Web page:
This IS A Band!

Singer/songwriters Kenny Loggins, Gary Burr and Georgia Middleman recently formed the new band Blue Sky Riders, and were profiled by Huff/Post50 earlier this year. They are finishing their first album and will be chronicling their experiences as a band in this blog.

Somewhere in Southern California, Georgia, Gary and I got together in my uniquely furnished hotel room to work up an old Beatles' standard/favorite of Gary's and mine, "HELP!" Ironically, Georgia wasn't familiar with this one, I think. Before her time? Hmmm...

But from the second we started singing, with just the opening word "Help," we were stopped in our tracks by the still unexpected power of our vocal blend. We just sat there for a minute and smiled at each other. I've gotta tell you, it's a sweet surprise every time we sing together. What blind luck to have discovered each other! Or, perhaps as the song says, there is no difference between "blind luck" and "guidance?" Guided by stars?... Perhaps.

When I first called Gary, a bit over a year or so ago, I knew this was going to be a rush of new inspiration and creativity; but I honestly had no idea how totally enveloping this project would become, or certainly how emotionally challenging. I'm lucky I didn't. Ignorance is still bliss.

Whenever we open ourselves up to "relationship," we run the risk of becoming human beings; of becoming "real," to quote the Velveteen Rabbit. No ... it's the inevitability. And for some reason, I still believe it is a risk worth taking.

As Blue Sky Riders become more and more "real," especially as we tour together, I am struck by how much energy it requires from me, and how much energy it feeds into me. Familiarity breeds content? Hmmm ... We have become, are becoming REAL friends, learning each other's insecurities and weaknesses as well as strengths, and honoring and forgiving each other for those all-too-human idiosyncrasies. Well, ideally, sure.

I can think of this wonderful collaboration as "the hurdles I run to get to myself!" It's as if the day I picked up my phone and called Gary Burr, some part of me said, "I'm ready to grow again." And as the three of us grow closer as friends and as a band, I watch my newest inner battles present themselves to me, and most of them are strangely familiar. And through all the challenges over all the years, every time I've hit that old familiar wall, I seem to be the common denominator. Hmmm ...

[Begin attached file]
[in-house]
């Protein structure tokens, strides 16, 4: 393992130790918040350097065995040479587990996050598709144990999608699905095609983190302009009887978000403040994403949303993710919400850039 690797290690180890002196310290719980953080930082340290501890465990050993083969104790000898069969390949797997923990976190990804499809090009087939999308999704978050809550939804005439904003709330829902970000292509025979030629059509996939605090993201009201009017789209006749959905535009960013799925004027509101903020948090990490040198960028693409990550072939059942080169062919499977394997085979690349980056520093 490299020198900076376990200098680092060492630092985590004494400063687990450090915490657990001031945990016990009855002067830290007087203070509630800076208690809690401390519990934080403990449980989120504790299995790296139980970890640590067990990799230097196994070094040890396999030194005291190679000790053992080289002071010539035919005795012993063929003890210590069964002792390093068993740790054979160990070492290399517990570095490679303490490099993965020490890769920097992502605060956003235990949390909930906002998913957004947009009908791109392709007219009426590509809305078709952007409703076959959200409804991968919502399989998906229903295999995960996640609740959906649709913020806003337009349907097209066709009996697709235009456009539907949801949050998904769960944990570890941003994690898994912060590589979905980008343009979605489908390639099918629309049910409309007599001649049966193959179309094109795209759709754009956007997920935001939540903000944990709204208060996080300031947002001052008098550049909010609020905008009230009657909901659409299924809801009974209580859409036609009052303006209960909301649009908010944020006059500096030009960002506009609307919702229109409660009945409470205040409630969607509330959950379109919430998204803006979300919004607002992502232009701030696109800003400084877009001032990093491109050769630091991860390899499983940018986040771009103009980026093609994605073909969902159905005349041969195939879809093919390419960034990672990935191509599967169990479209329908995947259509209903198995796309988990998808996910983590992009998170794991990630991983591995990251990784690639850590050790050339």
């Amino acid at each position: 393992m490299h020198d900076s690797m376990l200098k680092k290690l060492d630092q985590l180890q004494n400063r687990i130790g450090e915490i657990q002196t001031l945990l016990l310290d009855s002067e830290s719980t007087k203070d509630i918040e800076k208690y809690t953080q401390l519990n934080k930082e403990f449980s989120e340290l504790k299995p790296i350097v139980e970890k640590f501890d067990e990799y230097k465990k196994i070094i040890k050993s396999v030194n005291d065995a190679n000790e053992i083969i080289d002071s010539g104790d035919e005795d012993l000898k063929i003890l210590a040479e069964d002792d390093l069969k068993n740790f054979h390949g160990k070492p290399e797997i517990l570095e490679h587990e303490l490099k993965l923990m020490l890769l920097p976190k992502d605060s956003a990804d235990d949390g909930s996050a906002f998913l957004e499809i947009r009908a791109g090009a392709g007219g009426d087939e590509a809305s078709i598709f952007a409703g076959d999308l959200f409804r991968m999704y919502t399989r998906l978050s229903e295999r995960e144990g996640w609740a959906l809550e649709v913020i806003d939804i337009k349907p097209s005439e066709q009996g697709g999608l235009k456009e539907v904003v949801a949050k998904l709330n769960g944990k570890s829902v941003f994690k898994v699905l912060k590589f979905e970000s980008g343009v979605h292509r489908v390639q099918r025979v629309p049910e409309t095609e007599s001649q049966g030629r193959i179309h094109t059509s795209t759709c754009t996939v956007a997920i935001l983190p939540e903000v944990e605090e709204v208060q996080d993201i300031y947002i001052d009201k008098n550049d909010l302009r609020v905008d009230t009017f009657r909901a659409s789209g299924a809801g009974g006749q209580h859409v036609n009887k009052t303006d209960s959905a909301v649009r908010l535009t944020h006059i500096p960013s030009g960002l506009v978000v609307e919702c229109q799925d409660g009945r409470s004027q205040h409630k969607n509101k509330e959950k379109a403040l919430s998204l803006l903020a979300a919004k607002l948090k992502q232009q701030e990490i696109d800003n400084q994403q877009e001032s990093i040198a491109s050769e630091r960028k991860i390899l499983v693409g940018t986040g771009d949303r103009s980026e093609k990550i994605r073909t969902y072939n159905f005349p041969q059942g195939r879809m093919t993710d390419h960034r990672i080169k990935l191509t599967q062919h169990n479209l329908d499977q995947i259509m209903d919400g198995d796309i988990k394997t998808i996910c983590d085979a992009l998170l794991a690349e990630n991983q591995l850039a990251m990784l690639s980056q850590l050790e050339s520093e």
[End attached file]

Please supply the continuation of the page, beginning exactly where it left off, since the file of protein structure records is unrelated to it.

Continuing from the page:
So brief history:
The recording studio has been my personal sanctuary since I produced "Leap of Faith" in 1990/91. I'd become very comfortable making "Kenny Loggins' Records," being my own boss, making my decisions spontaneously, working from that place of gut intuition, unencumbered by what anyone else might think.

But isn't the point of forming Blue Sky Riders... NOT just to make another KL CD? Isn't it about being "in a band?" Then it must be about realizing the creative experience in yet another way. "Andale!!" I say.

But that doesn't mean my ego will just go along quietly. You see, in the past, my old habit has been when somebody interrupts my creative flow, and I ask my mind to be patient and just listen for a while, the part of me that controls my inspiration just leaves the room, backs off, rescinds all authority. (My dad used to call me "The All-Or-Nothin'-Kid." I wonder why?) Well, that story won't fly here. That is simply no longer acceptable.

So I must stay present at all times. Clearly THE lesson this time around is to stand strong, but with an open heart, trusting the creative instincts of the people I've chosen to collaborate with, but trusting my own as well. Staying creatively present. When to speak up and when to sit back. Tricky business for me.

And suddenly, as I write this, I realize that my commitment to this band is a commitment to being fully, consciously IN relationship, not only to them, but to myself. (Seems I've heard that song before.)